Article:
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Researcher Says Plants May Be Conscious, Too

Denyse O'Leary
Photo credit: Kolforn (Wikimedia), CC BY-SA 4.0 , via Wikimedia Commons.

At one time, claims for animal consciousness and/or intelligence focused on, say, chimpanzees and dolphins, where the animals were enough like humans that what is meant by intelligence or consciousness was clear. Maybe not clear enough for a philosopher but clear enough for practical purposes. The octopus’s intelligence came as a bit of a surprise because it is an invertebrate. But these comparisons with mammals and birds showed that we were still talking about the same thing.

We are now told in science publications that bees feel and think and that spiders dream. As science edges slowly toward panpsychism (all life forms participate in consciousness), we even learn — in science journals — that viruses are intelligent and cells are cognitive.

The Race Is On

So who would now be surprised by the race to demonstrate that plants are conscious? University of Murcia researcher Paco Calvo, described at ResearchGate as a “a leading figure in the philosophy of plant behavior and signaling,” has developed, with colleagues, what he argues is a test of consciousness for plants:

First, they ask if the behavior is flexible and proactive; second, they ask if that behavior is anticipatory; finally, third, they determine if that behavior is goal-oriented.

MAGGIE HARRISON, “NEW EXPERIMENTS EXAMINE WHETHER PLANTS MIGHT BE CONSCIOUS BEINGS” AT THE BYTE AUGUST 27, 2022

They think they have discovered what they are looking for in climbing bean plants:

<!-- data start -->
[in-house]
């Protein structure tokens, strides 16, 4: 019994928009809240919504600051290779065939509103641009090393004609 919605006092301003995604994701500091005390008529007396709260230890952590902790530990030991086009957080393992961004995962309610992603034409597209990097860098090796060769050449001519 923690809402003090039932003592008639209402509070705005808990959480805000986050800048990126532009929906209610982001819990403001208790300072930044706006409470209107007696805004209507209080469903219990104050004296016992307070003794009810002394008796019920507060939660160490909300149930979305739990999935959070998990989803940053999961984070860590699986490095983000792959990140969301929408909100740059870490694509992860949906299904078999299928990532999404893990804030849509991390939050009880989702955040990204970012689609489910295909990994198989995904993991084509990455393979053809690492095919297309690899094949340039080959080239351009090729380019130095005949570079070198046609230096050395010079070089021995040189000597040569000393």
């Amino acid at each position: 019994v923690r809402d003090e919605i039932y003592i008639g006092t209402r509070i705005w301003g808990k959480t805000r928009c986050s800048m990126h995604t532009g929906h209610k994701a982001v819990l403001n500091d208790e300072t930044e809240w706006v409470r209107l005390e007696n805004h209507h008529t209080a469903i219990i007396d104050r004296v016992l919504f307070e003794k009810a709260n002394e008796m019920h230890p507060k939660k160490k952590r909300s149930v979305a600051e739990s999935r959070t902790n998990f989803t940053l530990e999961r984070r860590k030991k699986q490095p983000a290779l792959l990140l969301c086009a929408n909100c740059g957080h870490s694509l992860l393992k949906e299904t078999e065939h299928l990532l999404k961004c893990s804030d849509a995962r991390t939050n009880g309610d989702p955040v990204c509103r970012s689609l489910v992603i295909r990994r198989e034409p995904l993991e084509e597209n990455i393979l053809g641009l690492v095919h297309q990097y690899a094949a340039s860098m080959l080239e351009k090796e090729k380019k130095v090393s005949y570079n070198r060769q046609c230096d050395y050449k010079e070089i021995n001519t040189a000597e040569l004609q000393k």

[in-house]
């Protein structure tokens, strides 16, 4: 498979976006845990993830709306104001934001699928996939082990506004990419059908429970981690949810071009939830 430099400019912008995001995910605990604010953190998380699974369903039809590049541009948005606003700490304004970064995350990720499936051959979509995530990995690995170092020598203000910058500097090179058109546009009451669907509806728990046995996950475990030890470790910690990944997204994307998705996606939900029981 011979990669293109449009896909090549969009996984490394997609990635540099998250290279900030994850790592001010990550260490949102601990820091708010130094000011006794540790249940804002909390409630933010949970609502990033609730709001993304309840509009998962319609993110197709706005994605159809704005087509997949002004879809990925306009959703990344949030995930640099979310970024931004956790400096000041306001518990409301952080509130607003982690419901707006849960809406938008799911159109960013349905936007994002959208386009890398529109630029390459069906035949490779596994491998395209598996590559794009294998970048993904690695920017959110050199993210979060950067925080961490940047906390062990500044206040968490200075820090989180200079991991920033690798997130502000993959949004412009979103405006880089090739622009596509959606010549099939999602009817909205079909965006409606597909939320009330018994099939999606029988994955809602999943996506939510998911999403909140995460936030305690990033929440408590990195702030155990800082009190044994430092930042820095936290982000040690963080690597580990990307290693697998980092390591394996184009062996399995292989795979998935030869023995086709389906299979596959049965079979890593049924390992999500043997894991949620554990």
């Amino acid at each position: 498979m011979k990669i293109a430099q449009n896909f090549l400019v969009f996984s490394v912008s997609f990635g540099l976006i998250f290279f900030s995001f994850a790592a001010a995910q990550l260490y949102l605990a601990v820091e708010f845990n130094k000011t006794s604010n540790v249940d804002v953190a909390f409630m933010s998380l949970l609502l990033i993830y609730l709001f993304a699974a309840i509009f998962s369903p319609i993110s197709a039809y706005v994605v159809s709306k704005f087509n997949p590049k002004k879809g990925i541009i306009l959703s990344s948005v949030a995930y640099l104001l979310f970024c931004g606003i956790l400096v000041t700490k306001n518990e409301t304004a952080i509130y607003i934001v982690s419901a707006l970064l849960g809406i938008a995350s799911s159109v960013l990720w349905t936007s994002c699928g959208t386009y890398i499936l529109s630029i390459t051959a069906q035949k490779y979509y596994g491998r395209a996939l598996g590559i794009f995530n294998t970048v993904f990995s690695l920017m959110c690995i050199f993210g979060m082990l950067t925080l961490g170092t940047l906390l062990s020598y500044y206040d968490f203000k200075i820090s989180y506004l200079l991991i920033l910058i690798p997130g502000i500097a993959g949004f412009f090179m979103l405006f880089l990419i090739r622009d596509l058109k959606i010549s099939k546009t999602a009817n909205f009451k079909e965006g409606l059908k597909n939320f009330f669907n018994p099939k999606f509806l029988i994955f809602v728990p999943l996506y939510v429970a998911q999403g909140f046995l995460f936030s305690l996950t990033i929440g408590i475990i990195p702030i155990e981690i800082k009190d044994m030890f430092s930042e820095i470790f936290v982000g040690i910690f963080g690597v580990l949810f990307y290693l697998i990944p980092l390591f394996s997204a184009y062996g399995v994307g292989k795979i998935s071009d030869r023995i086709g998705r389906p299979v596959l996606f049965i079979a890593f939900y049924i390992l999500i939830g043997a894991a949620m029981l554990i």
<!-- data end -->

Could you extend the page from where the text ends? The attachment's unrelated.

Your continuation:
Together with Vicente Raja at the Rotman Institute of Philosophy in London, Canada, they used time-lapse photography to document the behaviour of 20 potted bean plants, grown either in the vicinity of a support pole or without one, until the tip of the shoot made contact with the pole. Using this footage, they analysed the dynamics of the shoots’ growth, finding that their approach was more controlled and predictable when a pole was present. The difference was analogous to sending a blindfolded person into a room containing an obstacle, and either telling them about it or letting them stumble into it.

“We see these signatures of complex behaviour, the one and only difference being is that it’s not neural-based, as it is in humans,” Calvo said. “This isn’t just adaptive behaviour, it’s anticipatory, goal-directed, flexible behaviour.” 

LINDA GEDDES, “FOOD FOR THOUGHT? FRENCH BEAN PLANTS SHOW SIGNS OF INTENT, SAY SCIENTISTS” AT THE GUARDIAN (JANUARY 8, 2021); THEIR PAPER, PUBLISHED IN SCIENTIFIC REPORTS, IS OPEN ACCESS.

Wait. Boston Dynamics could program a robot to do all that. Does the program make the robot conscious?

Plants Under Anesthesia

Calvo also points to touch-me-nots and Venus flytraps, which can be anesthetized using conventional medical anesthetics. He asks,

If plants can be “put to sleep”, does this mean they exist in a state of awareness that is shut off by anaesthetics? Might we consider this state to be a kind of sentience, a subjective internal experience? If so, do plants have some form of consciousness? These are controversial ideas, but Calvo and a small group of plant behaviour researchers take them seriously. Their findings so far, though tentative, could disrupt our understanding of consciousness — not to mention our attitudes towards plants.

NATALIE LAWRENCE, “THE RADICAL NEW EXPERIMENTS THAT HINT AT PLANT CONSCIOUSNESS” AT NEW SCIENTIST (AUGUST 24, 2022)

Perhaps it just means that the chemical slows plants down as well as people.

Read the rest at Mind Matters News, published by Discovery Institute’s Bradley Center for Natural and Artificial Intelligence.